ABSTRACT: BACKGROUND: The role of occult hepatitis B virus infection as a cause of liver disease is still debated although many studies found a higher prevalence of this condition in subjects than those without liver disease compared. A recent meta-analysis showed an increased risk of hepatocellular carcinoma for occult hepatitis B virus infection. AIMS: We carried out a meta-analysis of observational studies to summarize the existing evidence and assess quantitatively the association between occult hepatitis B virus infection and chronic liver disease. METHODS: We searched the available literature on this issue published up to May 2012 using PubMed and EMBASE. All articles that provided enough information to estimate the chronic liver disease risk associated with occult hepatitis B virus infection were selected. Fourteen studies were retrieved. RESULTS: A total of 1503 subjects with (cases) and 2052 without chronic liver disease (controls) were included. The summary odds ratio for chronic liver disease from all studies was 8.9 (95% confidence interval: 4.1-19.5). The meta-analysis restricted to 7 studies with more precise effect estimate (wt%>8%) provided a lower odds ratio estimate (odds ratio=3.9; 95% confidence interval: 1.7-9.0). CONCLUSIONS: These findings suggest a relevant association between occult hepatitis B virus infection and chronic liver disease, confirming the hypothesis that hepatitis B virus may play a pathogenic role even in the "occult" status.
Digestive and Liver Disease 11/2012; · 3.05 Impact Factor
ABSTRACT: The role of insulin resistance in predicting virological response to therapy of chronic hepatitis C is debated. We assessed the association between basal (defined as homeostasis model assessment of insulin resistance (HOMA-IR)>2) and post-load insulin resistance (as oral glucose insulin sensitivity index<9.8 mg/kg/min) with the rapid and sustained virological responses in chronic hepatitis C.
Observational prospective study of 124 treatment-naïve patients with chronic hepatitis C not fulfilling the metabolic syndrome criteria, adherent to a standard treatment with pegylated interferon alpha plus ribavirin.
Insulin resistance was detected in 50% (by HOMA-IR) and 29% (by oral glucose insulin sensitivity index) of patients. Independent predictors of rapid virologic response were hepatitis C virus (HCV) genotype 2 (odds ratio 5.66; 95% confidence interval 1.88-17.01), HCV genotype 3 (odds ratio 5.23; 95% confidence interval 1.84-14.84) and lower basal ferritin levels (odds ratio 0.99; 95% confidence interval 0.993-0.998). Independent predictors of sustained virologic response were HCV genotype 2 (odds ratio 19.54; 95% confidence interval 2.29-166.41) and HCV genotype 3 (odds ratio 3.24; 95% confidence interval 1.10-9.58). Rapid virologic response was by itself predictive of sustained virologic response (odds ratio 40.90; 95% confidence interval 5.37-311.53).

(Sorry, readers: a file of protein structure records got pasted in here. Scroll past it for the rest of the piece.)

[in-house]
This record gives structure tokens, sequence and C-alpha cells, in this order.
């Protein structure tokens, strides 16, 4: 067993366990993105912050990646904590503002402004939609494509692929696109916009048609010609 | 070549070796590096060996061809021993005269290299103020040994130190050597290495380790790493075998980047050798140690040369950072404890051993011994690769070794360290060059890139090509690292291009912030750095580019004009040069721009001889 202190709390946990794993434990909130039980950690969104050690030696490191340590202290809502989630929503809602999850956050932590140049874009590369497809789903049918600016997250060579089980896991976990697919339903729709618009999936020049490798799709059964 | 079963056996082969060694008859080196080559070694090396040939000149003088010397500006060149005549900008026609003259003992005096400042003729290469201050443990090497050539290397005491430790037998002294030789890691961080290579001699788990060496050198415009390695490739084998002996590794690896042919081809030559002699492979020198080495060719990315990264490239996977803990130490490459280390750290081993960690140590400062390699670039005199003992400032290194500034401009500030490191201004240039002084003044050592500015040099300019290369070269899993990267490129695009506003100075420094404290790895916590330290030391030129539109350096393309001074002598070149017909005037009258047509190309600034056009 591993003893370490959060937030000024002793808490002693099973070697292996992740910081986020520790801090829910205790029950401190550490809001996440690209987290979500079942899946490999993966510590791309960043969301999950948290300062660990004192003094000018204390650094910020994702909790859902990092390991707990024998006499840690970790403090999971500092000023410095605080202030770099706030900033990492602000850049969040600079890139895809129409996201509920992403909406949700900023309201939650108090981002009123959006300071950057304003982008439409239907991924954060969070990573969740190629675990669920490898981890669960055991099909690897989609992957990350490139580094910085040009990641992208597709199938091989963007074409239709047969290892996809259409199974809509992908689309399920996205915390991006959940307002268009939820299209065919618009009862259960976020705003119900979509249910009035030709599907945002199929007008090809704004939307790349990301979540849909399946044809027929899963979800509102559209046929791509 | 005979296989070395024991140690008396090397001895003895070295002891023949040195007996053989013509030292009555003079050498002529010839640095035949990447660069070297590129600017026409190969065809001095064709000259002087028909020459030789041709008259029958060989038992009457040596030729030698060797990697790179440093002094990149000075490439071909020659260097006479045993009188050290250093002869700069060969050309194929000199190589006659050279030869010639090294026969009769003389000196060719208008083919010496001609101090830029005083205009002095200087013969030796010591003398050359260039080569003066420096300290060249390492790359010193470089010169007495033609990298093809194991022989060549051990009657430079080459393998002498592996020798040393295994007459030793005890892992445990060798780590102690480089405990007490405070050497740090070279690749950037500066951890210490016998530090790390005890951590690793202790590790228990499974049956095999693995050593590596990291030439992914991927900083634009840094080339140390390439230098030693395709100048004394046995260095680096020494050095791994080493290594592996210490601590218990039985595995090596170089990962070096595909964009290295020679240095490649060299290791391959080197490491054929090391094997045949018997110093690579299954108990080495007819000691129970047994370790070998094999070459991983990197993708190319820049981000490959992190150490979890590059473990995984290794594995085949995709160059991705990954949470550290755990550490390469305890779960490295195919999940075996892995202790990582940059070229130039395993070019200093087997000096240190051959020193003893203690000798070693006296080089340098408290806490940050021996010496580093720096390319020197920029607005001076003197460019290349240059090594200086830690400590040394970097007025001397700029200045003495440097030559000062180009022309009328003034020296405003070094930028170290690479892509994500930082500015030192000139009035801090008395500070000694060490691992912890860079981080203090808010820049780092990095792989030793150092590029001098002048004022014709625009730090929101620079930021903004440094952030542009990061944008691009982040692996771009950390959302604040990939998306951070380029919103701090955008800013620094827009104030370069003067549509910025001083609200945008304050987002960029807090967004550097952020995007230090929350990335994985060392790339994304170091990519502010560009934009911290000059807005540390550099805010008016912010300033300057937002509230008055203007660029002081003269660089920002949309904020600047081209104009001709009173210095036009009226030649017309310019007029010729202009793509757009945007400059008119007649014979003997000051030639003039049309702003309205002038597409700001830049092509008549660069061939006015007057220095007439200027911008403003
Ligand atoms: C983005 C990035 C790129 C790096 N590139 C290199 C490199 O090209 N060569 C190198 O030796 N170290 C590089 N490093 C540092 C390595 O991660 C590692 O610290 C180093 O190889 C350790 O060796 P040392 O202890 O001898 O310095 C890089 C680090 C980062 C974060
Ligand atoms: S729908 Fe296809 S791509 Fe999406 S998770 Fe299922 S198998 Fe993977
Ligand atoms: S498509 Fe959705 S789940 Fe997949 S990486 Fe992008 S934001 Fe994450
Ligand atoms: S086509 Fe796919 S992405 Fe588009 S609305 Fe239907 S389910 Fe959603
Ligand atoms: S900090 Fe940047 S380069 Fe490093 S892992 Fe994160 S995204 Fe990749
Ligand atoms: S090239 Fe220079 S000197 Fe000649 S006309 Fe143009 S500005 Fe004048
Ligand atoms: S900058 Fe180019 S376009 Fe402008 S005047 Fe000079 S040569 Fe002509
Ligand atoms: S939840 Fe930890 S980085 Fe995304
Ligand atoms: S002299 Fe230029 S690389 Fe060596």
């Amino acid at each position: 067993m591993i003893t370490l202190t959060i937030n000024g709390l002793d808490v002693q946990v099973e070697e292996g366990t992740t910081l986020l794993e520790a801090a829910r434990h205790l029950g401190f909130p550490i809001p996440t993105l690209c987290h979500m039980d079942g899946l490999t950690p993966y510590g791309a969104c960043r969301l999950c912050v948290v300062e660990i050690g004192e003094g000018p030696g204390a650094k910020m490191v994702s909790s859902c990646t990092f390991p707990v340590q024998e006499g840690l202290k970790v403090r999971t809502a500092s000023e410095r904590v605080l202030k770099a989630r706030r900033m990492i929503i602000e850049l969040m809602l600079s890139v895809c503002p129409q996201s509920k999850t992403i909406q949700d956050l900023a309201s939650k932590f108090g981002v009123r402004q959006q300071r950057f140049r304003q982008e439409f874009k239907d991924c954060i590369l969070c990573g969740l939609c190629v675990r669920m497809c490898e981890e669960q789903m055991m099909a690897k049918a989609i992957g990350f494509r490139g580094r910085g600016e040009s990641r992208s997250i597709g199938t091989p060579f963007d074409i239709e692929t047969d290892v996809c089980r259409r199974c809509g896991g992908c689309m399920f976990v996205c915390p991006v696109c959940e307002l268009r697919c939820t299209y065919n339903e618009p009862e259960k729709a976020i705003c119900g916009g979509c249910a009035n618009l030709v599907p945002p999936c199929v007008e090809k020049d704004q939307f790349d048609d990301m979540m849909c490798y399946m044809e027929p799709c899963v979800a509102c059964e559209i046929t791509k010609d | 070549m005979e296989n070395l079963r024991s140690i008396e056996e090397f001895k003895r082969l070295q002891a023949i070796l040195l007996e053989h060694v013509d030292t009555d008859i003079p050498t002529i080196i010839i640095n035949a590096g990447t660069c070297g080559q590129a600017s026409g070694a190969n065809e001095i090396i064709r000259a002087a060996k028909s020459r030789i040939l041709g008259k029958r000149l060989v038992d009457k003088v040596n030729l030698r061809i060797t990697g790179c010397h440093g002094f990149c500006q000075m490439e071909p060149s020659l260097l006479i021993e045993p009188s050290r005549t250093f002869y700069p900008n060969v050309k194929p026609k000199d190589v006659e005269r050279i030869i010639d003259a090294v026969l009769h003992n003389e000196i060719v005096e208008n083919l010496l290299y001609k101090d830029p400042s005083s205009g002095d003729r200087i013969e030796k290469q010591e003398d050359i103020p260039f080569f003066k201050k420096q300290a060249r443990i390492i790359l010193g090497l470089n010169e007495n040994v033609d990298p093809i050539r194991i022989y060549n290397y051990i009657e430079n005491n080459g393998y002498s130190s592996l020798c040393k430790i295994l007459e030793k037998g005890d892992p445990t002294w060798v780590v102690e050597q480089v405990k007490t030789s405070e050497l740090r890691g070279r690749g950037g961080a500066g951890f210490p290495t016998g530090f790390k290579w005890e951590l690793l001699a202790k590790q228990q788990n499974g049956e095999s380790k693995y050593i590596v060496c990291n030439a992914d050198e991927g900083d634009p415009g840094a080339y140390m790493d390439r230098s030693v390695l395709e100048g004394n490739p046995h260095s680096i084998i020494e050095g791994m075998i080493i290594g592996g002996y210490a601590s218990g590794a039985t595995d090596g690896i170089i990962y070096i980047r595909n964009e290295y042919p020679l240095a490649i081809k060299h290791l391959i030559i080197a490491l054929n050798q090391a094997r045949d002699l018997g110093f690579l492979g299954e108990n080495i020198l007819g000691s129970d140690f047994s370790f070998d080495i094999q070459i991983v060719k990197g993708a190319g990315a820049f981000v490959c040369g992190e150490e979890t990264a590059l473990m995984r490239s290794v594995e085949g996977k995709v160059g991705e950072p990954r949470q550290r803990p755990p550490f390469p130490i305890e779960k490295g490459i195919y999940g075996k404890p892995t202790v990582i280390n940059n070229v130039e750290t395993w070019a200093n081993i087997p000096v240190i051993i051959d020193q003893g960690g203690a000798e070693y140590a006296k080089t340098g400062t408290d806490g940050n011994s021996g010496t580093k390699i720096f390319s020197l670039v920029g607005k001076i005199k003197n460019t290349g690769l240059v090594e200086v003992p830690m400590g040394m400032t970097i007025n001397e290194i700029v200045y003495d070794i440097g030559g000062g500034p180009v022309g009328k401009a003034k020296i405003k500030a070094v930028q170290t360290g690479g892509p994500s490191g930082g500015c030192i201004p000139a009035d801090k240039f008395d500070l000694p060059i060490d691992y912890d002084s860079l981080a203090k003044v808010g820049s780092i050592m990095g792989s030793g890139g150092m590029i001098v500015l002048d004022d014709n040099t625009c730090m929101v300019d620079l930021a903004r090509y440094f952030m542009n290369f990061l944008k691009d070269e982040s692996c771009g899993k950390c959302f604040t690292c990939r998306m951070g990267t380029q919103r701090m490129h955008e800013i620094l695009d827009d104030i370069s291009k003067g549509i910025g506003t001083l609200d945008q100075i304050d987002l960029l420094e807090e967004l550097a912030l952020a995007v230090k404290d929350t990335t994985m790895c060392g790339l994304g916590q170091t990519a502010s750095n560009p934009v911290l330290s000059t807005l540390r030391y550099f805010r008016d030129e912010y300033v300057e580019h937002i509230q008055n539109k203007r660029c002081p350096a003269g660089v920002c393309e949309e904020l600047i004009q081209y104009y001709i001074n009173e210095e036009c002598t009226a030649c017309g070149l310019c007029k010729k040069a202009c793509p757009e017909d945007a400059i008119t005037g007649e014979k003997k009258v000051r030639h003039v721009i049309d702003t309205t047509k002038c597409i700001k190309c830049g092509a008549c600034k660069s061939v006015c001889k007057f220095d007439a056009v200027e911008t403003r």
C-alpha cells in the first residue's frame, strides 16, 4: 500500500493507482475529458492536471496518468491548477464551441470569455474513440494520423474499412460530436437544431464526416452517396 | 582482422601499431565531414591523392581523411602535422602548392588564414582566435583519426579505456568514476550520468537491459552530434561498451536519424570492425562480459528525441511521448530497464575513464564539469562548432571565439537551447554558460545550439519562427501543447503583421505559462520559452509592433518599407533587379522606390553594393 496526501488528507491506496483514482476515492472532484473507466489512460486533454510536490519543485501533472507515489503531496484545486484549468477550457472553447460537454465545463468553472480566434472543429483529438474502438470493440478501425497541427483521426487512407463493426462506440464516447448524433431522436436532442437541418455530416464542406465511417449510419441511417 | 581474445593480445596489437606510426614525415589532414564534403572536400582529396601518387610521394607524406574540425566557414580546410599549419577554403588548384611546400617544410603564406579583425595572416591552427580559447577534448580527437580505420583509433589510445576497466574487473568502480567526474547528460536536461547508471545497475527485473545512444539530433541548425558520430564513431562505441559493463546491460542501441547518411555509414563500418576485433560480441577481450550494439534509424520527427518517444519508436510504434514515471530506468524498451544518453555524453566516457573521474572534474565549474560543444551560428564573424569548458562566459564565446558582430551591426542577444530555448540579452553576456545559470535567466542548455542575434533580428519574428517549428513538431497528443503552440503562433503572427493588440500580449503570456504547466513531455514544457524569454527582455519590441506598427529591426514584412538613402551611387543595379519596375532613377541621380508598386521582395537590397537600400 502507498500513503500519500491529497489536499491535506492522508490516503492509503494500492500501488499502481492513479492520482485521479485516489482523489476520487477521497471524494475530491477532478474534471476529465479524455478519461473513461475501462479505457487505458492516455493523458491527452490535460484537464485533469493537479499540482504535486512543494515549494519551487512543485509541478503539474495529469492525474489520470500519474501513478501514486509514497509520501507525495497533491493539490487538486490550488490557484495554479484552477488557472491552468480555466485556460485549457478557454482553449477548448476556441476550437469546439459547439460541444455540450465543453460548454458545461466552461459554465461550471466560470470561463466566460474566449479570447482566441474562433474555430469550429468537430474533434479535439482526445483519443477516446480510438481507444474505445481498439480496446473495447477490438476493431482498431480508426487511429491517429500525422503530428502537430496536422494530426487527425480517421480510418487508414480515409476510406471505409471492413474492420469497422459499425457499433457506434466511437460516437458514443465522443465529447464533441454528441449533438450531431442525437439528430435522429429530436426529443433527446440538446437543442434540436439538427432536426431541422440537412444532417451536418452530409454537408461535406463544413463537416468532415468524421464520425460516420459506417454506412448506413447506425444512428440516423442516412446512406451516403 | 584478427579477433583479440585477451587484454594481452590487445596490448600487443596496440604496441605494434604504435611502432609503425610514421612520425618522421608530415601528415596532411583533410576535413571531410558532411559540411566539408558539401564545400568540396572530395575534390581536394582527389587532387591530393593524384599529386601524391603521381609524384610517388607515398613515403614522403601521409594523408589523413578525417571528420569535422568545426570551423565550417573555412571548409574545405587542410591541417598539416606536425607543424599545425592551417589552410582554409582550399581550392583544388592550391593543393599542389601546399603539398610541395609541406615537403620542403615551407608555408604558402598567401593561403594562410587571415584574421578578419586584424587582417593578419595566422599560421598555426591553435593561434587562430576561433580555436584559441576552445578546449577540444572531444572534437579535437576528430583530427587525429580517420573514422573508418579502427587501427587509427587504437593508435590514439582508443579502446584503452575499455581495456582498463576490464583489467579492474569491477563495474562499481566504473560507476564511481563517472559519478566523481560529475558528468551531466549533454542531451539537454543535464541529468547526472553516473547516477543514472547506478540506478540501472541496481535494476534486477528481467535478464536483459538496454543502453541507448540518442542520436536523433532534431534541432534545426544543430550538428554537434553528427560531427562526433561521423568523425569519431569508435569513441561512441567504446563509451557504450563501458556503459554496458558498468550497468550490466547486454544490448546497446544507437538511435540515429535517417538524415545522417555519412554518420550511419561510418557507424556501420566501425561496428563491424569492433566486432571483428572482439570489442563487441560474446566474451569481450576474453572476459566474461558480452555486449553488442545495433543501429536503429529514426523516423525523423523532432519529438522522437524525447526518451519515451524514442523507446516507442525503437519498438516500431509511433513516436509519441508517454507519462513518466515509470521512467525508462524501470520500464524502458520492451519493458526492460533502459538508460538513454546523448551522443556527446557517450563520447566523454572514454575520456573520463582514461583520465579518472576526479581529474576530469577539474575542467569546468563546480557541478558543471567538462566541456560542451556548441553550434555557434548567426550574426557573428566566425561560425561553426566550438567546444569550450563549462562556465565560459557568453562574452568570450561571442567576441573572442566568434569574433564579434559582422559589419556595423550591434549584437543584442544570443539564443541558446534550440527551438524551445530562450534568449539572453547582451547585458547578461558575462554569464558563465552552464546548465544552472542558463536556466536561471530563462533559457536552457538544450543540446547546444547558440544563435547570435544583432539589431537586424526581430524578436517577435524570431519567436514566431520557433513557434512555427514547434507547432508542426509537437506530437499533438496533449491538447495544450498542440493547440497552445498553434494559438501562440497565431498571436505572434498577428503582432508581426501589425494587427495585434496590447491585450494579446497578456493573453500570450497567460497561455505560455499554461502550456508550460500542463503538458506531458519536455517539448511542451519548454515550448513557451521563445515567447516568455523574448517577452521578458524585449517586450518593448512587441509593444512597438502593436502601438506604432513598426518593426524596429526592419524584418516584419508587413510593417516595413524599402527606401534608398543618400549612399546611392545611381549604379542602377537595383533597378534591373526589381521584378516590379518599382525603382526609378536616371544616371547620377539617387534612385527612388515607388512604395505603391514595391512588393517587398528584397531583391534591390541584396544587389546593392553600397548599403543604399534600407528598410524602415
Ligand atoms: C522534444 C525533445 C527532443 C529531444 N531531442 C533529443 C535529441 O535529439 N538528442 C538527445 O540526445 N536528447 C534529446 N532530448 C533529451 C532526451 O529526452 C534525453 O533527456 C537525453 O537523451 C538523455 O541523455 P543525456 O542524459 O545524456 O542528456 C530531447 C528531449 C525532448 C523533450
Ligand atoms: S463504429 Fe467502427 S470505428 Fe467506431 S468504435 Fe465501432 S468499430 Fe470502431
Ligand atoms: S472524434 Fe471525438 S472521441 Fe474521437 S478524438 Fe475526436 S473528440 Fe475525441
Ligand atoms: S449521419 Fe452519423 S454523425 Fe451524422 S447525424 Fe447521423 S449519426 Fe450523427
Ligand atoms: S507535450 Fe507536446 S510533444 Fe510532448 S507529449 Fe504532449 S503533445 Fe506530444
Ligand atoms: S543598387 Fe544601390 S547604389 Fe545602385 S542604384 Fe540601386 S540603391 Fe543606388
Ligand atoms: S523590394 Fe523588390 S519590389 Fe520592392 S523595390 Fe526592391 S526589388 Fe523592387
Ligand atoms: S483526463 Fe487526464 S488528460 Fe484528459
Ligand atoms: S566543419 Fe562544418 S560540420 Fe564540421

Insulin resistance, measured by both static and dynamic methods, does not predict rapid or sustained virologic response in chronic hepatitis C patients without the metabolic syndrome.
Digestive and Liver Disease 01/2012; 44(5):419-25. · 3.05 Impact Factor
ABSTRACT: To investigate the independent association between the homeostasis model assessment of the insulin resistance (HOMA-IR) score and rapid virological response (RVR) and sustained virological response (SVR) in chronic hepatitis C (CHC).
Observational prospective cohort study of 412 CHC patients [59% males; mean age 45 years; genotype 1 (44%), 2 (32%), 3 (19%) and 4 (5%)] treated with pegylated interferon α plus ribavirin.
A HOMA-IR ≥2.0 was present in 49% and a metabolic syndrome in 4% of patients. By multivariate analysis, independent predictors of SVR were the lack of advanced fibrosis (≥F3) in genotype 1 and a lower body mass index in genotype 3 patients. In the subgroup of patients in whom HCV-RNA was evaluated at week 4 (n = 281), independent predictors of RVR were HCV-RNA <700,000 IU/ml, age <40 years and lower aspartate aminotransferase:alanine aminotransferase ratio in genotype 1 and baseline HOMA-IR ≤2 in genotype 3 patients. No predictive factor of RVR was identified among genotype 2 patients. RVR was the strongest predictor of SVR among genotype 1 or 3 patients.
In this series of treatment-naïve, Caucasian CHC patients at a low risk for the metabolic syndrome, HOMA-IR is not a predictor of SVR, irrespective of the HCV genotype, although it may predict RVR in genotype 3 infection.
Liver international: official journal of the International Association for the Study of the Liver 01/2011; 31(1):66-74. · 3.82 Impact Factor